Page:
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What Are Tax Laws?

Updated for Tax Year 2015


OVERVIEW

The legal rules and procedures that govern how federal, state and local governments calculate the tax you owe are called tax laws.


Tax laws are the legal rules and procedures governing how federal, state and local governments calculate the tax you owe. The laws cover income, corporate, excise, luxury, estate and property taxes, to name just a few. The U.S. Congress and state legislatures are responsible for creating a majority of the tax laws and frequently update or change them. Although it’s unnecessary to read the laws when preparing your tax return, your forms and instructions will certainly change each year to reflect new tax laws.

Federal tax codes

The Internal Revenue Code (IRC) – Title 26 of the U.S. Code – is the basis of federal tax law in the United States. The 11 subtitles of the Code cover the different types of federal taxes including income, estate, gift and excise taxes. These code sections are the ultimate authority on federal taxes and all your tax forms and instructions are based on it.

The IRC also sets out the procedural and administrative rules that both taxpayers and the IRS must follow. For example, it provides the due date of your return and the amount of time the IRS has to audit you.

Federal tax regulations

Federal tax law is more than just the IRC. In fact, Congress allows the Department of Treasury to issue regulations that interpret each code section with longer explanations and examples. As far as federal tax law is concerned, these regulations have substantial authority and the IRS has no choice but to enforce the tax law in accordance with these regulations.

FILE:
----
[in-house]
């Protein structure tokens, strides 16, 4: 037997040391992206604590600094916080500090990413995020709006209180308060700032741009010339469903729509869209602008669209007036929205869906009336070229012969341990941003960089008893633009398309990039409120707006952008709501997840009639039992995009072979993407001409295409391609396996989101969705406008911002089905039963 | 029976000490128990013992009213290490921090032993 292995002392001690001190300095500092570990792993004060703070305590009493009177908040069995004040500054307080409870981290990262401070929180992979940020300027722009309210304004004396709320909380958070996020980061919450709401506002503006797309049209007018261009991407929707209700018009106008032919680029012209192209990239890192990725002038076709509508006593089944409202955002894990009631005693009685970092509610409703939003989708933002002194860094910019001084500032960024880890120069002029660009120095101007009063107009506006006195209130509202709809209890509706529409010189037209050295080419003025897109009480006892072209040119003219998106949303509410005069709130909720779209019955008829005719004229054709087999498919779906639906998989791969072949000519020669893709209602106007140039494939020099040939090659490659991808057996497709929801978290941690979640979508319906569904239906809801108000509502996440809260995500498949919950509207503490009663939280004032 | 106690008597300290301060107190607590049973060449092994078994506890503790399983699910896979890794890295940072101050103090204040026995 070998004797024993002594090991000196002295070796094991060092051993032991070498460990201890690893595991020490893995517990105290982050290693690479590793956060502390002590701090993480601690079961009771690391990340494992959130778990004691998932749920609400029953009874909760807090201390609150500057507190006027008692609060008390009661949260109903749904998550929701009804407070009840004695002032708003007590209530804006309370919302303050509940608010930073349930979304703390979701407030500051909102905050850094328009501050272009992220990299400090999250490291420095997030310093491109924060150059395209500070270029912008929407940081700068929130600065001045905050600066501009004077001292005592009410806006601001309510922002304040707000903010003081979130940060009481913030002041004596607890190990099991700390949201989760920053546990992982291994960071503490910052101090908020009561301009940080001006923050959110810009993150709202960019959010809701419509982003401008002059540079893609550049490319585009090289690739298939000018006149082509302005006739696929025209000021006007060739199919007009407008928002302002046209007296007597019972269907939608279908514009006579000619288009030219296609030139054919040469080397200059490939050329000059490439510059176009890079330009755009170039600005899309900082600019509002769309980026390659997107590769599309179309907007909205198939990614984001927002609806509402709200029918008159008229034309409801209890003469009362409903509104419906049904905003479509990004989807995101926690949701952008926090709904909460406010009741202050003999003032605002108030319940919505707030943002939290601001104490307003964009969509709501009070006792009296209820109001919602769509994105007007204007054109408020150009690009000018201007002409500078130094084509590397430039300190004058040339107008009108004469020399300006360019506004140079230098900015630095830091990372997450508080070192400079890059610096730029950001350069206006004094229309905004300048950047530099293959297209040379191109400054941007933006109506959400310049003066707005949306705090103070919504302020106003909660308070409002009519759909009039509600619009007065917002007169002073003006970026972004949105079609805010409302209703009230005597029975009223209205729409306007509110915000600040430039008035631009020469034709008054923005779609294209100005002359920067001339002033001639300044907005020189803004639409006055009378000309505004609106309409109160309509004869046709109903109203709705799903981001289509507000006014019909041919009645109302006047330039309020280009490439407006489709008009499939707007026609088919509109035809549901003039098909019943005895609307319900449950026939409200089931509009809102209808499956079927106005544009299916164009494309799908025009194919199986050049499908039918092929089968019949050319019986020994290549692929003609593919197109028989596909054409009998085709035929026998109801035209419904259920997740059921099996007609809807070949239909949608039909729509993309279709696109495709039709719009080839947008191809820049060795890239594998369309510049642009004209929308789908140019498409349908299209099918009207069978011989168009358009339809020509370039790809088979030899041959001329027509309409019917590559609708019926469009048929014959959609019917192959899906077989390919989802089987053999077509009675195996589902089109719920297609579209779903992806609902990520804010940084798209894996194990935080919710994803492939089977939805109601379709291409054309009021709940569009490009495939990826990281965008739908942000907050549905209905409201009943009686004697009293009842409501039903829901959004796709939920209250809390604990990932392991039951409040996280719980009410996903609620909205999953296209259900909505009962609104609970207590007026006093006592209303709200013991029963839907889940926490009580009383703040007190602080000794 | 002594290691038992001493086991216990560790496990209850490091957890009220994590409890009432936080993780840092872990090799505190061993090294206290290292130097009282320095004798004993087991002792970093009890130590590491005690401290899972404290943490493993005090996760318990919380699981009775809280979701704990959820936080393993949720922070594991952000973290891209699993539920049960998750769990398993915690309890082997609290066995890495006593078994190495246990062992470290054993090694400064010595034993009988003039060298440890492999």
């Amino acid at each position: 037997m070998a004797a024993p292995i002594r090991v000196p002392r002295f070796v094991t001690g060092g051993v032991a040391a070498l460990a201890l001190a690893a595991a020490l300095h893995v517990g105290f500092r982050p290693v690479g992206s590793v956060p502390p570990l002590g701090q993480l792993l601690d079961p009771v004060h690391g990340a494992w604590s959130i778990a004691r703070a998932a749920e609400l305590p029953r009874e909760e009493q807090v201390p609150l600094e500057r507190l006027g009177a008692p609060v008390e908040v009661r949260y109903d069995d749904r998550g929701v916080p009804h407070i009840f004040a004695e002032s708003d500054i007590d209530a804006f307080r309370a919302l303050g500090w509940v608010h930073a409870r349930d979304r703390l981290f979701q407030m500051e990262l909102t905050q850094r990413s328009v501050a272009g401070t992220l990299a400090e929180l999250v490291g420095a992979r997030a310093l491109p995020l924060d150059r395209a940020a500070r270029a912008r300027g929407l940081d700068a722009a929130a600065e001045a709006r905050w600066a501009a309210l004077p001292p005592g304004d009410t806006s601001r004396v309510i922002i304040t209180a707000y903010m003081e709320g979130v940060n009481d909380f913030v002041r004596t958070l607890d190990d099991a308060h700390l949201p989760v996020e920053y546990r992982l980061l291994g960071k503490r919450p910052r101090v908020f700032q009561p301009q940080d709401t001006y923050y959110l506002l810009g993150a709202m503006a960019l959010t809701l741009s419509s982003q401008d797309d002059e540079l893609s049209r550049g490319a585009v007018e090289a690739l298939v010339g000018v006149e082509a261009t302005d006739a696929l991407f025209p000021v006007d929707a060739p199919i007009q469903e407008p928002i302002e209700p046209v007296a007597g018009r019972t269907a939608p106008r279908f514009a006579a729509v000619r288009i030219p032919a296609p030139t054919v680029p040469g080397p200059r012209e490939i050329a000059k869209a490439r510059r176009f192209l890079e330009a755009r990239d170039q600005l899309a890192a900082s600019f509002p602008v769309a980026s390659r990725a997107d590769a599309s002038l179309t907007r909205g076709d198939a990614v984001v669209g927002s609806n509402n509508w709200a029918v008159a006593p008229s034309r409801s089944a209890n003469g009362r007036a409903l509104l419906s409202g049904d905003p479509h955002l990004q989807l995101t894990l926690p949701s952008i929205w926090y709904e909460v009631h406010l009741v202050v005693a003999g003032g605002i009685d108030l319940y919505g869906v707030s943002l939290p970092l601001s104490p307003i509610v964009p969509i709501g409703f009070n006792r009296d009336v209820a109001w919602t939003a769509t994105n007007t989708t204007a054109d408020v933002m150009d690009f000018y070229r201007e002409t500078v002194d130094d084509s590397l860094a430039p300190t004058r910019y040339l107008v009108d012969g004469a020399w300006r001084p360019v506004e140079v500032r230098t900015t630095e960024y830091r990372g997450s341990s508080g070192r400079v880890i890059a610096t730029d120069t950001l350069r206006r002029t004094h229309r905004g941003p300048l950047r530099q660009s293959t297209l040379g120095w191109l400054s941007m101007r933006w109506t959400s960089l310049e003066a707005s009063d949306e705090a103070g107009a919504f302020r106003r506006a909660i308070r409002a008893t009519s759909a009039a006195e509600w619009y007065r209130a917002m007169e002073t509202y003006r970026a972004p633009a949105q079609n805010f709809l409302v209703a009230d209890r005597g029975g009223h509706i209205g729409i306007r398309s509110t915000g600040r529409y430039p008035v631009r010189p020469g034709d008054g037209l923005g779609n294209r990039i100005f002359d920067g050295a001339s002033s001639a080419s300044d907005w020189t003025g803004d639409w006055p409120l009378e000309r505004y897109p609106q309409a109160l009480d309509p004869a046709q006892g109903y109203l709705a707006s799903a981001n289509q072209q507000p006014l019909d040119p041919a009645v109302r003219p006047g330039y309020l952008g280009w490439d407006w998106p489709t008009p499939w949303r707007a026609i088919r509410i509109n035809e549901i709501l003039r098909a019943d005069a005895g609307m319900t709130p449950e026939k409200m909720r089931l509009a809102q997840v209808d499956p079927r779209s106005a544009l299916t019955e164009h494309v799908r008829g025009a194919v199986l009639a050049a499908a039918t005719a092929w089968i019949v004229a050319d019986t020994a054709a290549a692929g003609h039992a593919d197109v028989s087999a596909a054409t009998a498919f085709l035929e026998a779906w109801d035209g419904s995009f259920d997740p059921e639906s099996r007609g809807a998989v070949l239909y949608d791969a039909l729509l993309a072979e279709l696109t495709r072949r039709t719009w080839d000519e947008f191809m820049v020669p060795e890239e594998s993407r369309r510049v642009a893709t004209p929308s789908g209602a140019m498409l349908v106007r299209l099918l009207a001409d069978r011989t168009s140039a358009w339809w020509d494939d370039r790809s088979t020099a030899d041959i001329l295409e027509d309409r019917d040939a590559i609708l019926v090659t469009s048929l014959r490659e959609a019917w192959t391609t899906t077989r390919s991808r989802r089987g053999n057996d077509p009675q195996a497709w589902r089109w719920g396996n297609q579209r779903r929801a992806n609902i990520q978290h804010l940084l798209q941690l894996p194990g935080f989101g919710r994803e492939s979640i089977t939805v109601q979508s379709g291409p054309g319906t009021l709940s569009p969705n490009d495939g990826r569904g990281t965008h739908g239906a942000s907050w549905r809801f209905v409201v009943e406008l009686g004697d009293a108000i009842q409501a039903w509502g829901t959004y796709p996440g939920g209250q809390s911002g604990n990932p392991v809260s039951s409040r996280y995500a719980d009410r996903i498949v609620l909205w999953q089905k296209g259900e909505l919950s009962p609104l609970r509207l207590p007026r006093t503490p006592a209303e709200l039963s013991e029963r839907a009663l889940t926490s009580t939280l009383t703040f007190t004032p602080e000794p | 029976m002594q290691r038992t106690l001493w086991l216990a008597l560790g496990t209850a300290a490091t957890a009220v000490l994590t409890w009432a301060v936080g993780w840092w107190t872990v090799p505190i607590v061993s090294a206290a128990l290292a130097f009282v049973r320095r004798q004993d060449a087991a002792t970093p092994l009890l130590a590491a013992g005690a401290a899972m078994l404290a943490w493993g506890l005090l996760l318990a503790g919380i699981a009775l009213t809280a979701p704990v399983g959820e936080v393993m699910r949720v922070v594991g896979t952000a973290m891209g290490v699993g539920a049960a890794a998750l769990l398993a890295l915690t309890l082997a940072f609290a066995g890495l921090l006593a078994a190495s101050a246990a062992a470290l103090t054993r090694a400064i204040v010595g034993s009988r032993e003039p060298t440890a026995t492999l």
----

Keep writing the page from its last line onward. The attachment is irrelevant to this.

Oftentimes the tax laws that Congress passes are extremely short and provide only general principles. For example, a code section may only be two sentences long; whereas, the corresponding Treasury regulation will include a number of pages explaining various scenarios on how to apply the code section in different situations.

State and local tax laws

Although not every state imposes an income tax, each one certainly assesses other types of taxes such as property, inheritance and sales taxes. These too are the creation of the state governments; separate and distinct from the federal laws. As a result, state governments have their own tax codes that serve the same purpose as the IRC does to the federal government.

Tax laws can even be created at the county and city level too. For example, those who live in New York City are subject to federal income tax, New York State income tax and New York City income tax.

Changing tax laws

Tax laws are not set in stone. In recent years, for example, the federal government has imposed temporary income tax cuts and other business tax incentives to stimulate the economy. At the local level, states, cities and counties adjust property tax rates from year to year based on different factors such as budget deficits and the cost of providing government services.

Regardless of the reason, tax laws are created and updated through the same process. Generally, the U.S. Congress or legislature first proposes a tax law and then a vote is taken on whether to pass it. If it does, the change becomes law that you may end up seeing on one of your tax returns.

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The above article is intended to provide generalized financial information designed to educate a broad segment of the public; it does not give personalized tax, investment, legal, or other business and professional advice. Before taking any action, you should always seek the assistance of a professional who knows your particular situation for advice on taxes, your investments, the law, or any other business and professional matters that affect you and/or your business.


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